Using GitHub as your portfolio


GitHub is a powerful platform for developers to showcase their work and projects. It can be an excellent tool for landing a job, as many employers use it to search for and review potential candidates. In this post, we'll discuss how to effectively use GitHub as a portfolio to impress potential employers and increase your chances of getting hired.

There is no doubt that people got hired because of their public work. For now, I don't want to talk about the positive aspects of creating (open-source) software in general but concentrate solely on the aspect of landing a job. And as someone who is doing interviews for potential candidates for my company myself, I can give you my opinionated view.

If someone attaches her or his portfolio to a CV, I am eager to look at what that person is doing. What problem did she or he tries to solve? And here we come to point one, where you can stand out. GitHub gives you the option to pin specific repositories you want to highlight. The ones you are most proud of. It makes a weird impression if you only have hello world tutorials and forks without any contribution. If that is the case and you use GitHub as a smaller playground, which is totally fine, then maybe don't advertise it as your portfolio. If you have your own repositories where you tackled your own problems, that is where someone can see that you put a lot of elbow grease in it! Also, if you are actively contributing to open-source projects, this shows many valuable properties. It shows that you can understand other peoples code base so good that you can contribute. It also shows that working together and even in an asynchronous fashion is no problem for you.

When it comes to your own repository, I saw some pitfalls you can easily avoid. First and foremost, having a well-written file is crucial. This file should provide a clear and concise overview of your project, including its purpose, necessary dependencies, and instructions for setting it up and running it. A good README will give employers a quick and easy way to understand what your project does and how you built it.

In addition to a well-written README, it's important to focus on code quality in general. This includes using meaningful and descriptive names for variables and functions, commenting on your code to explain your thought process, and following established coding standards and best practices. Employers will be looking for candidates who take pride in their work and can write clean and maintainable code.

Another key aspect of using GitHub as a portfolio is including tests. Tests demonstrate that you understand how to test your code thoroughly and that you care about the quality and reliability of your work. They also give employers confidence that your code will continue functioning as intended even as it evolves over time.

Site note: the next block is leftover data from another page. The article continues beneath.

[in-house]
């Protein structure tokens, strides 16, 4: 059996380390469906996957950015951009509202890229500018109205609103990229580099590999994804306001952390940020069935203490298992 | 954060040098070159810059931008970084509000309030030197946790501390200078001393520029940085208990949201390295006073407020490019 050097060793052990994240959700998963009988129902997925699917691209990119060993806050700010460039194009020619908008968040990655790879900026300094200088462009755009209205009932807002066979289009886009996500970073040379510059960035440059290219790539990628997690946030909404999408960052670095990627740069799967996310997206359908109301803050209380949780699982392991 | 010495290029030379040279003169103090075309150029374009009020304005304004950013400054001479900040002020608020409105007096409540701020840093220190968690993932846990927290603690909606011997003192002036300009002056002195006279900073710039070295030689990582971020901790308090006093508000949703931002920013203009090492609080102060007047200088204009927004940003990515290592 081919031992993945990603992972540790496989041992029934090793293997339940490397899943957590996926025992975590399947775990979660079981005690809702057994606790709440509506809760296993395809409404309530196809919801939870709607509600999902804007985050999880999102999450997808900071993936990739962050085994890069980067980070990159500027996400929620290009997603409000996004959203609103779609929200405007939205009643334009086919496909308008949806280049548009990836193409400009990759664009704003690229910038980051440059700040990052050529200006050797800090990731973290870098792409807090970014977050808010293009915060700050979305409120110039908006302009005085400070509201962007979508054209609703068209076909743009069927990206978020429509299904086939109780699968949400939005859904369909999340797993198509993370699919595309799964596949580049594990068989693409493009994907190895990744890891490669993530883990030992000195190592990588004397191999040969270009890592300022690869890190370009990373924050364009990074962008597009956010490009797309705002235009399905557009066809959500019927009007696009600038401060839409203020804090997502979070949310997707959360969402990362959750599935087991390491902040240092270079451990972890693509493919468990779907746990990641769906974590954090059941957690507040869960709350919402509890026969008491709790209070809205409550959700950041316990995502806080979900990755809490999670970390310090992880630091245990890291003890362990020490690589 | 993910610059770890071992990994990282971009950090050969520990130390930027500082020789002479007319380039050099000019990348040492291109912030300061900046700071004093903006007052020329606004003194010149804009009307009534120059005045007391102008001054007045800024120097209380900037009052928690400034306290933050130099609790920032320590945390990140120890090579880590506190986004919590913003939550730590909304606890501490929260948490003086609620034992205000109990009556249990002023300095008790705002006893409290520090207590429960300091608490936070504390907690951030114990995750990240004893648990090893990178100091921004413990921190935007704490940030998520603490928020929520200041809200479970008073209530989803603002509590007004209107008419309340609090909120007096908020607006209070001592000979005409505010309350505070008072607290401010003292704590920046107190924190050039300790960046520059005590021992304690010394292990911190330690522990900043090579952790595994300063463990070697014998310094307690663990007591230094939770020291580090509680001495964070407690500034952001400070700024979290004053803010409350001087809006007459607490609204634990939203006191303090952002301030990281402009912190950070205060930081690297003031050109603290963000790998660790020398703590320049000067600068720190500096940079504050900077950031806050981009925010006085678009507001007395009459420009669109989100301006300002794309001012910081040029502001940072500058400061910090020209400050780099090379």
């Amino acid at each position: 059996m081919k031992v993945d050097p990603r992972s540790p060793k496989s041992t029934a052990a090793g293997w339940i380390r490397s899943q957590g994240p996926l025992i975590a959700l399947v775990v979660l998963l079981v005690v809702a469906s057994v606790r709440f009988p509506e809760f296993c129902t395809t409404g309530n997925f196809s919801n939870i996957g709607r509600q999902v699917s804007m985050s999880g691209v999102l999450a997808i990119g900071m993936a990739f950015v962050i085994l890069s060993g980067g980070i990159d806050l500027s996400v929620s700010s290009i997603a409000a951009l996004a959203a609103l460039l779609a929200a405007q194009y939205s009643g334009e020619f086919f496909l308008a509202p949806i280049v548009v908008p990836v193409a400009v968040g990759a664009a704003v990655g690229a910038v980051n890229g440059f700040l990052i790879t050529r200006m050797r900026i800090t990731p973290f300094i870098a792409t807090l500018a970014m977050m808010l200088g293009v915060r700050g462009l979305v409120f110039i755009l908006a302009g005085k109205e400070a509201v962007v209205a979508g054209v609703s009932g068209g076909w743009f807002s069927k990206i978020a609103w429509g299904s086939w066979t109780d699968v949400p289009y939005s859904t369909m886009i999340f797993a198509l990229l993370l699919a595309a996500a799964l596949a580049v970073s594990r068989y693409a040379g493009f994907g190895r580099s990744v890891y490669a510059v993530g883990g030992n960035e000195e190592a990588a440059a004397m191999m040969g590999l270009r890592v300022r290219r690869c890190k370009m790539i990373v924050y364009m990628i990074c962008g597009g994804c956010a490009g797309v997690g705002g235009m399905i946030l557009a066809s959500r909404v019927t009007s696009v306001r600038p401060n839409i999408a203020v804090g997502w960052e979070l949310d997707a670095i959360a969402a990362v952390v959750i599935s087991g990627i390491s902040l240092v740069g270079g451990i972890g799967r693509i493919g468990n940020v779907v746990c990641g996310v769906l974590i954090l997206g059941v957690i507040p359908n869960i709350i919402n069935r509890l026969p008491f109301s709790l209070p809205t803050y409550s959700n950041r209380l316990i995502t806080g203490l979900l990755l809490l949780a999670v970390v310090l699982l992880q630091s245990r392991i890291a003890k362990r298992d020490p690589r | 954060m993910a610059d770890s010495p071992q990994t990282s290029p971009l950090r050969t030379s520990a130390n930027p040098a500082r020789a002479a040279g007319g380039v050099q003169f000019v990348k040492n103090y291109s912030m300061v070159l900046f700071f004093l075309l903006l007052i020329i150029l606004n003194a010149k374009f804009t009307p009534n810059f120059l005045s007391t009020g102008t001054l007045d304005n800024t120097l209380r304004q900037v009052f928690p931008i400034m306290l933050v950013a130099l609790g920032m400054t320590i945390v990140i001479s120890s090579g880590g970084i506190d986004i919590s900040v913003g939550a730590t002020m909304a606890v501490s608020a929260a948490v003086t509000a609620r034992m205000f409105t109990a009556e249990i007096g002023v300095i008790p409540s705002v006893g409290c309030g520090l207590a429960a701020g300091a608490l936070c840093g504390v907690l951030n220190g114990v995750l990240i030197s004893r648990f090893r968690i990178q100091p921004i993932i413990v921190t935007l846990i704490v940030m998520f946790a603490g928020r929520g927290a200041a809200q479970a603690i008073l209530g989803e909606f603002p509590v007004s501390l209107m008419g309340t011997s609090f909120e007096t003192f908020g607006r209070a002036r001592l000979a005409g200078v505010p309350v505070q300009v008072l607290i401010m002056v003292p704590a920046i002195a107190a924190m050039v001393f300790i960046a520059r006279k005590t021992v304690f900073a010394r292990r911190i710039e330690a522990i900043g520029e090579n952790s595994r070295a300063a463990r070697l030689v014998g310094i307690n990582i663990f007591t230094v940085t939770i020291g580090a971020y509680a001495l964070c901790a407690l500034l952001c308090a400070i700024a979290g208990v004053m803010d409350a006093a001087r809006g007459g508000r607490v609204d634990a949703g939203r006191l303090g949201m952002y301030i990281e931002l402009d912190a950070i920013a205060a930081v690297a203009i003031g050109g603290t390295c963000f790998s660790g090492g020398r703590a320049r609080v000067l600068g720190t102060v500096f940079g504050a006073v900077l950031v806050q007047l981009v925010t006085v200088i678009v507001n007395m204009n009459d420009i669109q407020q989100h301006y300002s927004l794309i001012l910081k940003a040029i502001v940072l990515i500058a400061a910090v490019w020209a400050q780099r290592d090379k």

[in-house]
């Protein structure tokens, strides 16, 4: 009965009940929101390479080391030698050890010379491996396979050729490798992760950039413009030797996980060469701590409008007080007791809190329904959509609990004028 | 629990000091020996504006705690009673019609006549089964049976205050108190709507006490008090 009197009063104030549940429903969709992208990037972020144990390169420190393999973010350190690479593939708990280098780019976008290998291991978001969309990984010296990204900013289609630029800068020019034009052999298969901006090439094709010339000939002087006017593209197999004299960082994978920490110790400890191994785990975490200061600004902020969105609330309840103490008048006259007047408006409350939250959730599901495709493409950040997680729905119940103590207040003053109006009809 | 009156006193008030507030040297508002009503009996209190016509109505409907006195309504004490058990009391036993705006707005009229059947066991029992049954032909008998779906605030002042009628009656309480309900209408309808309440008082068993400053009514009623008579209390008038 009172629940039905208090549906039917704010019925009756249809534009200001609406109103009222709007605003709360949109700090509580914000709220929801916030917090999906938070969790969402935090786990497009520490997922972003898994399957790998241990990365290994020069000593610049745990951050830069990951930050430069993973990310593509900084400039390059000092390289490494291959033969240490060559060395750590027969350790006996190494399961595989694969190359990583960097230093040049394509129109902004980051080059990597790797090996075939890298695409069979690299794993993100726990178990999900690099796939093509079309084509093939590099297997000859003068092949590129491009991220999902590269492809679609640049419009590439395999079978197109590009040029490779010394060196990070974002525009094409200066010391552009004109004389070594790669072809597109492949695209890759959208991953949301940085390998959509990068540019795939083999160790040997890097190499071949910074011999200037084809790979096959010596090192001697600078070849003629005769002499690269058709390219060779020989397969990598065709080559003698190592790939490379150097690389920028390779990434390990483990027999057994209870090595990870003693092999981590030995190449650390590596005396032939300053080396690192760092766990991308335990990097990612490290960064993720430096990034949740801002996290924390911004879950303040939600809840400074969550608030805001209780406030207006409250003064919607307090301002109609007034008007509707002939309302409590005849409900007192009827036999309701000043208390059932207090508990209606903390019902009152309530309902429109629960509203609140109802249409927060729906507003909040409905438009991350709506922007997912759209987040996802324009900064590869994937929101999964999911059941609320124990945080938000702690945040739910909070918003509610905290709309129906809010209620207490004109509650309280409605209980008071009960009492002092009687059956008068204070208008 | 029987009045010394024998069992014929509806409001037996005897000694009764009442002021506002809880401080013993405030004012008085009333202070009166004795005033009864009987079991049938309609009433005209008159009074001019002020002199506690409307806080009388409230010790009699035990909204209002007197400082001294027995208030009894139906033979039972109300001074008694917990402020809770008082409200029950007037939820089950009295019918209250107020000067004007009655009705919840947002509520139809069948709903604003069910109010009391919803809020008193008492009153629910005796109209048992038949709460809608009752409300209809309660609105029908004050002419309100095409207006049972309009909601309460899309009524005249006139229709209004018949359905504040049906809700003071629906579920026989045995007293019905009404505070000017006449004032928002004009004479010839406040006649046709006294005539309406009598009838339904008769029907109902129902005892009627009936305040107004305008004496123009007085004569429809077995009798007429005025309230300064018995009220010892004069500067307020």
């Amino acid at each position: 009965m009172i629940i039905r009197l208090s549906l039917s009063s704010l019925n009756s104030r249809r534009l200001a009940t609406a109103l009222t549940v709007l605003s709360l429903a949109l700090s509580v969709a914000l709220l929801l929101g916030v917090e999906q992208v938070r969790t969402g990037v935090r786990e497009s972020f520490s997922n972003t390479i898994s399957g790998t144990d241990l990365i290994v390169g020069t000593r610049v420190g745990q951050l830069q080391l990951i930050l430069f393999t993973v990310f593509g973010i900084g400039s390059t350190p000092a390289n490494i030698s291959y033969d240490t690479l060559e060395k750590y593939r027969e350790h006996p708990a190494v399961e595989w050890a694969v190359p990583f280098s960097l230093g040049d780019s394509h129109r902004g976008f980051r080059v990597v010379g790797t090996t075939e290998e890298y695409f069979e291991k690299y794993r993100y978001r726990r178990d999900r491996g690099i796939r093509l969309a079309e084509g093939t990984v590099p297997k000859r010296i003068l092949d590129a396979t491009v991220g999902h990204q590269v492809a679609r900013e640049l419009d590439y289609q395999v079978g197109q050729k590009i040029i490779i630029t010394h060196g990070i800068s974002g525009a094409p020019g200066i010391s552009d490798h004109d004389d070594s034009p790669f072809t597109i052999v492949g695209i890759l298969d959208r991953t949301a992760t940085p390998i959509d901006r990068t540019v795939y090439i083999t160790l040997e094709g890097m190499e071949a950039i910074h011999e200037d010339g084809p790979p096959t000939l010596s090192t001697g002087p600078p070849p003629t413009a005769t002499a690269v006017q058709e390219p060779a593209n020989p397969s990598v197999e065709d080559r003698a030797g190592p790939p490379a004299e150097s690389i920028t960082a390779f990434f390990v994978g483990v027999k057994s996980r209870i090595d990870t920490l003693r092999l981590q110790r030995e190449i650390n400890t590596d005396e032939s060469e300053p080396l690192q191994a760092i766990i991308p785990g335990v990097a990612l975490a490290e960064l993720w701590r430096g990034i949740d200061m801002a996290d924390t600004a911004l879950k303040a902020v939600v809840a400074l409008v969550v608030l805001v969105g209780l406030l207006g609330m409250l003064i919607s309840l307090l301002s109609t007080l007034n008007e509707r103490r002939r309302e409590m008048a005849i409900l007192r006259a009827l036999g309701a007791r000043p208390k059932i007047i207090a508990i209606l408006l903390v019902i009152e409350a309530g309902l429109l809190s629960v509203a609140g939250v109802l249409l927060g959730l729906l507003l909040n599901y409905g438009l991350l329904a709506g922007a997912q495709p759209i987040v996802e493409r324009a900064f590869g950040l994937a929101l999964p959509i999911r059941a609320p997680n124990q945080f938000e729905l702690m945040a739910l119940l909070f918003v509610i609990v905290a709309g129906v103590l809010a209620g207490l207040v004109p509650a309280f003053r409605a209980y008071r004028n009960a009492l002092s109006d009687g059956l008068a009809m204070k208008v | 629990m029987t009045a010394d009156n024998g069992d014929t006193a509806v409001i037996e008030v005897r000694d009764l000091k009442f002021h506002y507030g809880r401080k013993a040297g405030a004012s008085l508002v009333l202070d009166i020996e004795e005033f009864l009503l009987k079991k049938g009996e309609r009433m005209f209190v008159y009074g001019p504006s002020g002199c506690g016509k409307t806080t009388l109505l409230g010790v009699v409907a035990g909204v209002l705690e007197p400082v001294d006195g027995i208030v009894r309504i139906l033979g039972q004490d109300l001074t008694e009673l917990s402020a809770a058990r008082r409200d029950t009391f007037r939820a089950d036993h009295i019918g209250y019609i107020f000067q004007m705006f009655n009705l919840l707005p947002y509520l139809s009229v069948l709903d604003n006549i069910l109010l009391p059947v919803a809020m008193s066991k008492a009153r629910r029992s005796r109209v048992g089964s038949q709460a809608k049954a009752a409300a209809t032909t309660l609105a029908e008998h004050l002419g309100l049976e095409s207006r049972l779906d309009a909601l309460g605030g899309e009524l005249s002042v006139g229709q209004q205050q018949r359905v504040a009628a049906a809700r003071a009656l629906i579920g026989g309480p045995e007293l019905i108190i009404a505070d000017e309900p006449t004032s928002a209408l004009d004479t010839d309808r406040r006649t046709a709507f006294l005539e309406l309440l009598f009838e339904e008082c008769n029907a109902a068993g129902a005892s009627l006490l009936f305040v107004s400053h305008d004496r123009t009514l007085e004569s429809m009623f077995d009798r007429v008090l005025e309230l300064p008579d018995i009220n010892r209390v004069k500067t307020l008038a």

While having a strong GitHub presence can certainly be a door opener for job opportunities, it's important to remember that it's only one aspect of the hiring process. Employers will also consider your resume, cover letter, and any additional work you've done outside of GitHub. Be sure to showcase your skills and experience in these areas as well.

In conclusion, utilizing GitHub as a portfolio can be an effective way to land a job in the tech industry. By maintaining a well-written README, focusing on code quality, and including tests, you can demonstrate your skills and impress potential employers. Remember, however, that it's just one part of the hiring process, and be sure to showcase your other accomplishments and experience as well.

A new wave of analyzers in .NET 8

Analyzers did become an integral part of the .NET ecosystem. Their main responsibility is to find potential code issues and warn you. Often times this comes even with potential fixes you can directly apply.

And Microsoft will continue this journey with the upcoming .NET 8 release. This blog post will show you potential candidates, which will make the cut.

Codespaces for your open-source project

In this blog post, I will show you how to use GitHub Codespaces to make it easier for contributors to get started on your open-source project. We will set up a codespace for a .NET repository and configure it to install the required dependencies and tools.

From Zero to Production - Generate everything with a single button

This blog post will show you how to setup, from scratch, your GitHub repository so you can in a matter of a single click:

  • Run tests and build your application
  • Release the application for example to nuget
  • Create a Release on GitHub with Release notes
  • Update the documentation utilizing GitHub Pages and DocFx

Therefore we will build a "template" repository you can take as a foundation.

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